Getting a Mortgage
Let's start with the basics. A mortgage is nothing more than a loan that you obtain to close the gap between the cash you have for a down payment and the purchase price of the home that you're buying.
Fixed or Adjustable?
Like other financial and investment products, there are many different mortgage options available. Two fundamentally different types of mortgages exist, and they differ in terms of how their interest rate is determined.
Fixed Rate Mortgages
Because the interest rate does not vary with a fixed-rate mortgage, its advantage is that you always know what your monthly payment is going to be. Thus, budgeting the rest of your personal finances is easier.
Adjustable Rate Mortgages (ARMs)
Adjustable mortgages (ARMs) fluctuate with the market level of interest rates, and so does your monthly payment. Because this is likely to be a big monthly expense, an ARM that is adjusting upwards may wreak havoc with your budget.
15 or 30 Year Terms
After you've decided which type of mortgage - fixed or adjustable - you also need to make another important choice - typically between a 15-year and a 30-year mortgage.
Points are up-front interest, and points cost you money. Lenders charge points as a way of being paid for the work and expense of processing and approving your mortgage.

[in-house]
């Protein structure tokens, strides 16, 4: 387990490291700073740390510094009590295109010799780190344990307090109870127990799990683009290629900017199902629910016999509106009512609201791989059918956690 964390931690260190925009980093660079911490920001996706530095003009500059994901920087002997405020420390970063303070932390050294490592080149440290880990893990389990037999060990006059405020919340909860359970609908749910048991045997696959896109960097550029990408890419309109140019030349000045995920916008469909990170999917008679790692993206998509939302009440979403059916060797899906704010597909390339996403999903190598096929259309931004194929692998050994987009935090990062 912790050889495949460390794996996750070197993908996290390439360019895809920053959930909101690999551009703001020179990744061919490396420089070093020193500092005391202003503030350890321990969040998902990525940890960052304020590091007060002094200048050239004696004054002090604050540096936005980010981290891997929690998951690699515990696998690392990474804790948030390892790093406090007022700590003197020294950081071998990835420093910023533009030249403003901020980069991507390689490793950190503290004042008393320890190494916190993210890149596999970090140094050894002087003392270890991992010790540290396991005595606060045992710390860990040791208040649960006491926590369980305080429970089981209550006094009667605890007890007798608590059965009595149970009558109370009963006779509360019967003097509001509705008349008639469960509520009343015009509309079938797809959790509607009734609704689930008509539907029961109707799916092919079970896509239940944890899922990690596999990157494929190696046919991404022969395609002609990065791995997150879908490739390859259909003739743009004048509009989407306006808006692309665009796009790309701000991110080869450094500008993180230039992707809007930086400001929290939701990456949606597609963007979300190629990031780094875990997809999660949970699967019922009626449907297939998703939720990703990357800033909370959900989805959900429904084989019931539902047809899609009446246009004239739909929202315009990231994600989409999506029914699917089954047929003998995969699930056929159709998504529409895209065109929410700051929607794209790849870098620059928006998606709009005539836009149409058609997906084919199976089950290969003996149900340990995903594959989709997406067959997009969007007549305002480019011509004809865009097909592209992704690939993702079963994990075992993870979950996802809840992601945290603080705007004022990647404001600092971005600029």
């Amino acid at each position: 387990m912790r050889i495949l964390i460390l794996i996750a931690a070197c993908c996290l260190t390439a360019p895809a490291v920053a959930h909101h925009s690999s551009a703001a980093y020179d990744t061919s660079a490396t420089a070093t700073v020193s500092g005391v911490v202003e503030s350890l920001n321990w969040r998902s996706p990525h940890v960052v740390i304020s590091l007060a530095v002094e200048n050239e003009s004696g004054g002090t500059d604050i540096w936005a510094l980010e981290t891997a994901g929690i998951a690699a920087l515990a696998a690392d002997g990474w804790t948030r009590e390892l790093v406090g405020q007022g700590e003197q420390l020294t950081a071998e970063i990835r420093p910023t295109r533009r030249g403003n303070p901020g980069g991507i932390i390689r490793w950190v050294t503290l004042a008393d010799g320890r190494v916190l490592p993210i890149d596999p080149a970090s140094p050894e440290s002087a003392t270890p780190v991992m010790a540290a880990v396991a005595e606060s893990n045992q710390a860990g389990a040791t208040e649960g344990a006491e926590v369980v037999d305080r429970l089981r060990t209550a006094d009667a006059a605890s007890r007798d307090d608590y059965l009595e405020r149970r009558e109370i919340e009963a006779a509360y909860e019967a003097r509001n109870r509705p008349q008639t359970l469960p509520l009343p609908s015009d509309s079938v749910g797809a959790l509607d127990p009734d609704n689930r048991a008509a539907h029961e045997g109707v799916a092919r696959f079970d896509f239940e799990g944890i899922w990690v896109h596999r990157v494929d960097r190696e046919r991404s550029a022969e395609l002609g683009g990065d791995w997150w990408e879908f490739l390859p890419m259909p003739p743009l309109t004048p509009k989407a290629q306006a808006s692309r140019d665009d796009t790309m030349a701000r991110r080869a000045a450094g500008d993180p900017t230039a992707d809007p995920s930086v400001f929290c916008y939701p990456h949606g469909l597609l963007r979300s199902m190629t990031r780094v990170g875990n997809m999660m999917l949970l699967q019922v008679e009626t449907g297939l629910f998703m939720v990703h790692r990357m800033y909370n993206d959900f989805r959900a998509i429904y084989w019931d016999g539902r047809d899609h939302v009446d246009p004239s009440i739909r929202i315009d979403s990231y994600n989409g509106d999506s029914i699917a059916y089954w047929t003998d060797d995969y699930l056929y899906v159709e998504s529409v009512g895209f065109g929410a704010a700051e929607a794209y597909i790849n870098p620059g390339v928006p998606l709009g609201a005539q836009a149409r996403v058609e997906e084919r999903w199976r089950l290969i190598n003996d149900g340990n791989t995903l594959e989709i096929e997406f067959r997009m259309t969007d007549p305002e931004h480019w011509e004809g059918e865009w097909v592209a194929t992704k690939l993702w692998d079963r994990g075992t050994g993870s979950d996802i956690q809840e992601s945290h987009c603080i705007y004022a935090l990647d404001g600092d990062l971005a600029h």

Others Lenders Fees
There is no shortage of up-front loan-processing charges for you to investigate when making mortgage comparisons. Understanding all of a lender's other fees is vital - after all, they come out of your pocket.
Locating a Lender
Whether you do the footwork on your own or hire someone competent to help you doesn't matter. But you must make sure that this comparison-shopping gets done.
Traits of Good Lenders
Real estate agents and others can serve as useful references for steering you toward the top-notch lenders and away from the losers. As you solicit input from others and begin to interview lenders, seek to find lenders with the following traits.
Loan Prequalification and Preapproval
Getting preapproved is a sign of your seriousness to house sellers - it places a Good Borrowing Seal of Approval on you. In a multiple-offer situation, buyers who have been preapproved for a loan have an advantage over buyers who don't.